Dear President Trump,
Because we were to sing in the service, Soul Choir folks sat together up towards the front of the sanctuary yesterday. I got to sit between the two oldest members of the choir, one of whom I know is 90 (she’s both very proud to lived so long and hates that she has to deal with being old). The other is probably very close to 90, though she’s much more reserved and I don’t know for sure. We were chatting about church and since they both live in the nearby affiliated retirement home the talk turned to how many people who live there used to come to church but don’t any more. The for sure 90-year-old woman said she thinks it’s because there’s now a strong focus on racial justice, but the other woman said, no, she really doesn’t think it’s that – she thinks people don’t like that worship services are more interactive than they used to be (the example she gave was people saying “amen” during sermons).
I think they’re both right. There have been too many stories of too many older white members having said to our pastor (who I think I’ve told you is an African American woman) something along the lines of “the social justice stuff is all well and good, but I’m not racist and I don’t see why we have to focus so much on race” to blow past the race explanation. I’ve also heard lots (and lots) of negative feedback from people about even the tiniest (to me) adjustments to elements of the worship service.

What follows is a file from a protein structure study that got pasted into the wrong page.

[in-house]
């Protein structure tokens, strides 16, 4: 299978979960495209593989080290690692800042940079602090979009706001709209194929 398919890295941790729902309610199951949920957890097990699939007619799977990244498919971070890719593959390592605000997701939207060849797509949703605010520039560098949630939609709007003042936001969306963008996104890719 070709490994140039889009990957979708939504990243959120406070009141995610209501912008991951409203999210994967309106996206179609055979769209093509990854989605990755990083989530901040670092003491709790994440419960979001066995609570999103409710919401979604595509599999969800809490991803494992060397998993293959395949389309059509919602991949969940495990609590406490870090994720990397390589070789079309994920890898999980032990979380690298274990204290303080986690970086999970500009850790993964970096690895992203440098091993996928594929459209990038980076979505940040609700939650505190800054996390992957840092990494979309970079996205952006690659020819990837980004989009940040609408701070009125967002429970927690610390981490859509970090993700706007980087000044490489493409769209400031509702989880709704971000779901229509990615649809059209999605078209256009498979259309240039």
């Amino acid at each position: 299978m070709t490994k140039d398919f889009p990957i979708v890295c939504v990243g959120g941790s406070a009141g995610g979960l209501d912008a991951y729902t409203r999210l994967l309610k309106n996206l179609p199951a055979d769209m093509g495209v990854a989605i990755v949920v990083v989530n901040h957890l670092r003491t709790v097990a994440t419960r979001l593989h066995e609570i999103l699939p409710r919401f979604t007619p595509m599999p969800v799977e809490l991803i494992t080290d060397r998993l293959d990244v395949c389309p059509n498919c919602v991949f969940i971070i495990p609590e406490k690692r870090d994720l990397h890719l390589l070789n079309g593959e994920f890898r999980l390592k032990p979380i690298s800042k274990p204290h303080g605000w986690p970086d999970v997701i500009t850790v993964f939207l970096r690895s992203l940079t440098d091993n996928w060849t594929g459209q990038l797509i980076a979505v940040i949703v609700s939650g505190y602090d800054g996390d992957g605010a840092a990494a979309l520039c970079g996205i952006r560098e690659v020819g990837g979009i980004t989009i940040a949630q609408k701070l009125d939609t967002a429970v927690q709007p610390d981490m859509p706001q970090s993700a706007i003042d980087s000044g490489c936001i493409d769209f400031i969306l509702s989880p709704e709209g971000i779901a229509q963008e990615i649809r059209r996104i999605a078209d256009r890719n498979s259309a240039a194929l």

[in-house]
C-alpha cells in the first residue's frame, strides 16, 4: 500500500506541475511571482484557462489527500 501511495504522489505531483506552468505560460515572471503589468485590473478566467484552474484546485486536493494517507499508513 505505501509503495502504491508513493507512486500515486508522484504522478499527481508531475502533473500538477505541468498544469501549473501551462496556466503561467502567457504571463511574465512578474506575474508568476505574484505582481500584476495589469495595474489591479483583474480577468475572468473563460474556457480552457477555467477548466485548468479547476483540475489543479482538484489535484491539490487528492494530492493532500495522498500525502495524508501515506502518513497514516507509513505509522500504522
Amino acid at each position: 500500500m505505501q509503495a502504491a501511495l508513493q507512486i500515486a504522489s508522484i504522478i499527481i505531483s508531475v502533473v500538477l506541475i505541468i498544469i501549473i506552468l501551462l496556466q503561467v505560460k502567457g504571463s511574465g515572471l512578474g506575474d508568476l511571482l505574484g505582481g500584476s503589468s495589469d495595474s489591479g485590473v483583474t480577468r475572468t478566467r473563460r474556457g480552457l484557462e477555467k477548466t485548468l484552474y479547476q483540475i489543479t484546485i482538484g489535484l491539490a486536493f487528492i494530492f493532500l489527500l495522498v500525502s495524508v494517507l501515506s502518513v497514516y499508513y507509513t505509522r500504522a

I do get it, at least to some extent. When something’s been a known that’s been counted on for years and years, it’s hard to have it change and it’s especially hard to have it change when no one asked you if you were ok with said change. It’s also hard to be confronted with up close and personal race (and gender, trans, sexual orientation, class, disability, etc.) issues when what you want in a worship service is to be comforted and told everything is fundamentally fine, that it’ll all be great with just a tiny bit of tweaking.
A little later in the conversation the 90-year-old said she thinks that the church leadership needs to be careful not to alienate those older folks who aren’t coming but who are still members because they have big estates and could leave money to the church. I thought it was interesting that the other woman said no, the church needs to do what the church needs to do to keep growing and changing, that people will come along or they won’t but we can’t let ourselves be beholden to old money that will keep us trapped. Amen.
May we be safe to push out of our comfort zones.
May we be happy to flex and not insist everything be like it’s always been.
May we find a both/and balance that honors tradition and invites growth.
May we get to sit next to wise people who’ve made peace with change.